Laureano Luna laureanoluna at yahoo.es
Wed Oct 12 17:14:59 EDT 2005

After reading recent Avron's post I think I should add a short reflection.

How can one argue for a basic logical principle? One should rather argue 
from it... But in this case I feel that something can be achieved about the 
Let me first introduce the distinction between the ontological principle of 
excluded middle and the logical principle of bivalence. The former asserts 
that for any well defined situation or state-of-affairs we have either that 
it is the case or that it is not; the latter affirms that every proposition 
is either true or false. If I think that the latter can be argued for it's 
only because I think that it rests on the former and the former is accepted 
by intuitionists too.

Let me define a proposition as the description of a well defined situation.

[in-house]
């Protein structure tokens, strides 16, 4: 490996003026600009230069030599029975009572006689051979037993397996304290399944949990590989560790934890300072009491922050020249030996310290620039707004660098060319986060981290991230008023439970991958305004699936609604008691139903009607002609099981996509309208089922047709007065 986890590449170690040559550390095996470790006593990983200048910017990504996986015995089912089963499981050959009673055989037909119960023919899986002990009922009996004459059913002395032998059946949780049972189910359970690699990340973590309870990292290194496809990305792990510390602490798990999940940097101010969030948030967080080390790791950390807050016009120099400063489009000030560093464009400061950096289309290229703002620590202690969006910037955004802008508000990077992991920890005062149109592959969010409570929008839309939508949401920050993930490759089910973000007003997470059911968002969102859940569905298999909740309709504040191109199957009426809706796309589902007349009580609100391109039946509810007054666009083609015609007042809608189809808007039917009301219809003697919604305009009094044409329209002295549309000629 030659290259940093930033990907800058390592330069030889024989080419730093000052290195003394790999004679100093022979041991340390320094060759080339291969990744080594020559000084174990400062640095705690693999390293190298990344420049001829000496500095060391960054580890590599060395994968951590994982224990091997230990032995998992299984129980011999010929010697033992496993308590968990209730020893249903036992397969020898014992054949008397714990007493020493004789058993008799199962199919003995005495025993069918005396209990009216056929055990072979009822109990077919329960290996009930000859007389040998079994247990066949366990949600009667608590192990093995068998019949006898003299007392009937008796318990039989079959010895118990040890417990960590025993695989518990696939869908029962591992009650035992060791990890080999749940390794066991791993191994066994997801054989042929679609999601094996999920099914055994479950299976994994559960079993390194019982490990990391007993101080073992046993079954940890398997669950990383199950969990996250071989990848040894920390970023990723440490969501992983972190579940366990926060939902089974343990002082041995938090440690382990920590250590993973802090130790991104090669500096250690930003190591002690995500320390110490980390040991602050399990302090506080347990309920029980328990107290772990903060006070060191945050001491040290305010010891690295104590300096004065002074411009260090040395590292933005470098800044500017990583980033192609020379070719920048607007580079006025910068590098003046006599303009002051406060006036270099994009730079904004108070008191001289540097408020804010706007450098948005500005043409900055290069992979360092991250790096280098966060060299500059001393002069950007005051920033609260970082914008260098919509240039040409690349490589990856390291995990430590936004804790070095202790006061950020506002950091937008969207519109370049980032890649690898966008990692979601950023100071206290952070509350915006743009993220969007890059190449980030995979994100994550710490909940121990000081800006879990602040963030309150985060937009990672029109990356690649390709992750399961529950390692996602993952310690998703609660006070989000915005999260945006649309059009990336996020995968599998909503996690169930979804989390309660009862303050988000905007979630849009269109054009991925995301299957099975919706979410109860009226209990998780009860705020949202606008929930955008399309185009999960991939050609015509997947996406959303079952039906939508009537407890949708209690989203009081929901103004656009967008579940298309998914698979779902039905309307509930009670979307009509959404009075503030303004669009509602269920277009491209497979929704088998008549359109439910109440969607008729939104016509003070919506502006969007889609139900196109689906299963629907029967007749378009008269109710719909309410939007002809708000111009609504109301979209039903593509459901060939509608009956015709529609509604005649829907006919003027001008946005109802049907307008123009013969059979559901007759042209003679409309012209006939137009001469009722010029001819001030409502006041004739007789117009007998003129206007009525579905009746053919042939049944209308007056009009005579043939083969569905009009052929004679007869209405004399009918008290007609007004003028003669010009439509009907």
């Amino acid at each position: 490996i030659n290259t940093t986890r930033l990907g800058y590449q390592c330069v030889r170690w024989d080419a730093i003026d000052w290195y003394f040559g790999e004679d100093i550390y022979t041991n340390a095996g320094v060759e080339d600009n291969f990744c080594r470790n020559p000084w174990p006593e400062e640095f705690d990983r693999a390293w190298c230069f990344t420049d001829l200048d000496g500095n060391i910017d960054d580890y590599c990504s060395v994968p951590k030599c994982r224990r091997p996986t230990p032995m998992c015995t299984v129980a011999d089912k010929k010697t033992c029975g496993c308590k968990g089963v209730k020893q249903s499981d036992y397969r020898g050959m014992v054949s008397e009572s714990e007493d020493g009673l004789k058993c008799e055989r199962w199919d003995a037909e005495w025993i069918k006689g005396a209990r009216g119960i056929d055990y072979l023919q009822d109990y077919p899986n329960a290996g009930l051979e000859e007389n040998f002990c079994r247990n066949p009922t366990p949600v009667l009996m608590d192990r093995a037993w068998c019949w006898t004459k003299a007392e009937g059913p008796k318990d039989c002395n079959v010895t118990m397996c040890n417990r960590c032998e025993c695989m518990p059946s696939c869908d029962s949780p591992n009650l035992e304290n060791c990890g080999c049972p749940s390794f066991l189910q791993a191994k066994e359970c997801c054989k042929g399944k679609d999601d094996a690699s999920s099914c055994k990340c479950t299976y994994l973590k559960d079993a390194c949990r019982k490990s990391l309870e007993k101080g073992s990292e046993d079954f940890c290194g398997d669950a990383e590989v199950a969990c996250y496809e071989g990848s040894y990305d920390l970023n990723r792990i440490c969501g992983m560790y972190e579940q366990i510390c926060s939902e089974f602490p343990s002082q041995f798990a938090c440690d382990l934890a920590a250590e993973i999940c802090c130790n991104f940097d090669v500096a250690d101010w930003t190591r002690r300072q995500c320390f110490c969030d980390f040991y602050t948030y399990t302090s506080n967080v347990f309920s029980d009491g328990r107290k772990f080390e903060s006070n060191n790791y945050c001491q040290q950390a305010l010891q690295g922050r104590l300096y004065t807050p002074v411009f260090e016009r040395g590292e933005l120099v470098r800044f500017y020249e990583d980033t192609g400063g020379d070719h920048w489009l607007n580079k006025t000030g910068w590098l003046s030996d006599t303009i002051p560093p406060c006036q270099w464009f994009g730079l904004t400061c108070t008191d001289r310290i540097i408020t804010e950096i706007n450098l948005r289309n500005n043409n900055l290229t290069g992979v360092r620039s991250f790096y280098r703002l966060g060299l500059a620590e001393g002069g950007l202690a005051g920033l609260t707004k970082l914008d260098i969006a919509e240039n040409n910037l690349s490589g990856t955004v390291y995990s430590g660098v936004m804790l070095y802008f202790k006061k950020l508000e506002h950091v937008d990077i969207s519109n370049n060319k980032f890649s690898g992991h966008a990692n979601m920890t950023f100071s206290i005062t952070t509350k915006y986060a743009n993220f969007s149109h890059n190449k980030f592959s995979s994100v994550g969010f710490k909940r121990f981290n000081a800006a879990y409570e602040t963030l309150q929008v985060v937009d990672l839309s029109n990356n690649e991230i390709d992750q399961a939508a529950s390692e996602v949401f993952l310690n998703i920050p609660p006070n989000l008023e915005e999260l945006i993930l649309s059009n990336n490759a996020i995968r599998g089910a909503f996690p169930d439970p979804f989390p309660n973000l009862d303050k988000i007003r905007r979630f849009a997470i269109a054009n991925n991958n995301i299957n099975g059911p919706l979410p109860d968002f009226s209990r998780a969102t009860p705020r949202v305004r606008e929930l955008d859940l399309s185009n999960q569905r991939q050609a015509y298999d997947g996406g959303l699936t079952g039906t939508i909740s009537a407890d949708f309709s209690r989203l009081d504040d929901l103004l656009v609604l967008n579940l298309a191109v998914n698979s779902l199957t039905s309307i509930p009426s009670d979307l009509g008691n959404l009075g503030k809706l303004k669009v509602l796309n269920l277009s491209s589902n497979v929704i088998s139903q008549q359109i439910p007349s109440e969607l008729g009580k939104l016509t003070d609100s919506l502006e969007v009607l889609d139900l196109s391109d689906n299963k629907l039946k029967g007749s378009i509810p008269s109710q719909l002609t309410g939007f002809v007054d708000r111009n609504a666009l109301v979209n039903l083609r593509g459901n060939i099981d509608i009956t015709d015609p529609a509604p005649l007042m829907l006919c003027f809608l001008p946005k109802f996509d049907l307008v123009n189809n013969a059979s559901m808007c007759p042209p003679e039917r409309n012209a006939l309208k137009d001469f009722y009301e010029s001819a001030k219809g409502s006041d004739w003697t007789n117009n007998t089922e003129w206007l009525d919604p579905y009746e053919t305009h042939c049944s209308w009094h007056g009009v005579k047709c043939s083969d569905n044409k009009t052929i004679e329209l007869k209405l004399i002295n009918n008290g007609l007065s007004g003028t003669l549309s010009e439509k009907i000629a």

If the described situation is the case, then the proposition is true; 
otherwise it is false. Take this as a definition too.
Consider Goldbach's conjecture. It depicts a situation that either is the 
case or is not; so it has to be either true or false. But intuitionists 
interpret (so Heyting) Goldbach's conjecture as stating that Godbach's 
conjecture has been proved and its negation as asserting that it has been 
proved that a proof for Goldbach's conjecture would imply an absurd.

The point in two final remarks: first, it's evident that intuitionists do 
not interpret the logical negation in the same way classical logic does, 
which as Avron argues is precisely the way in which they interpret it in 
ordinary everyday language; second, they do not interpret a proposition 
such as Goldbach's conjecture according to ordinary linguistic rules. So, 
when they use ordinary language to argue, in both cases they argue against 
the very position which they argue from. 

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